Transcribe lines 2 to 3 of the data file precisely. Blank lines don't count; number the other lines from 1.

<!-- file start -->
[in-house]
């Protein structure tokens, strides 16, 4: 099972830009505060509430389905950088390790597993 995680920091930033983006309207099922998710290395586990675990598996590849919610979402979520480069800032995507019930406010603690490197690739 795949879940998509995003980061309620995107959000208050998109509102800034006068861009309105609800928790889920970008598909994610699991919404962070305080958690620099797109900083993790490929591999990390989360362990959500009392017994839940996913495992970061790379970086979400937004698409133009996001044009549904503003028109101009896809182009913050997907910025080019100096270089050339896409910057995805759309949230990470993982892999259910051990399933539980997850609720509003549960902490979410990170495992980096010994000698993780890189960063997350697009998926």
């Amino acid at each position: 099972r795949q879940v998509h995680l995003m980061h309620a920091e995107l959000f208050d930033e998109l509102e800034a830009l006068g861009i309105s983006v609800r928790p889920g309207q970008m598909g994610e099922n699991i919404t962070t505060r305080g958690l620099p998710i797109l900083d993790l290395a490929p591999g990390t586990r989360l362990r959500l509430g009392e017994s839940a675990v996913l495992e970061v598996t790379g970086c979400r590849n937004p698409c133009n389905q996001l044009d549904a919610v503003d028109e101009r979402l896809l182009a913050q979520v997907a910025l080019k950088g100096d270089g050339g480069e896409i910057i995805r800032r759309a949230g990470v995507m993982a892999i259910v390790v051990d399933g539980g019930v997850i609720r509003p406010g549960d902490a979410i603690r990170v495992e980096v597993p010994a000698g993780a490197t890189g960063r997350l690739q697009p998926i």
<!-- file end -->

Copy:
């Protein structure tokens, strides 16, 4: 099972830009505060509430389905950088390790597993 995680920091930033983006309207099922998710290395586990675990598996590849919610979402979520480069800032995507019930406010603690490197690739 795949879940998509995003980061309620995107959000208050998109509102800034006068861009309105609800928790889920970008598909994610699991919404962070305080958690620099797109900083993790490929591999990390989360362990959500009392017994839940996913495992970061790379970086979400937004698409133009996001044009549904503003028109101009896809182009913050997907910025080019100096270089050339896409910057995805759309949230990470993982892999259910051990399933539980997850609720509003549960902490979410990170495992980096010994000698993780890189960063997350697009998926």
């Amino acid at each position: 099972r795949q879940v998509h995680l995003m980061h309620a920091e995107l959000f208050d930033e998109l509102e800034a830009l006068g861009i309105s983006v609800r928790p889920g309207q970008m598909g994610e099922n699991i919404t962070t505060r305080g958690l620099p998710i797109l900083d993790l290395a490929p591999g990390t586990r989360l362990r959500l509430g009392e017994s839940a675990v996913l495992e970061v598996t790379g970086c979400r590849n937004p698409c133009n389905q996001l044009d549904a919610v503003d028109e101009r979402l896809l182009a913050q979520v997907a910025l080019k950088g100096d270089g050339g480069e896409i910057i995805r800032r759309a949230g990470v995507m993982a892999i259910v390790v051990d399933g539980g019930v997850i609720r509003p406010g549960d902490a979410i603690r990170v495992e980096v597993p010994a000698g993780a490197t890189g960063r997350l690739q697009p998926i």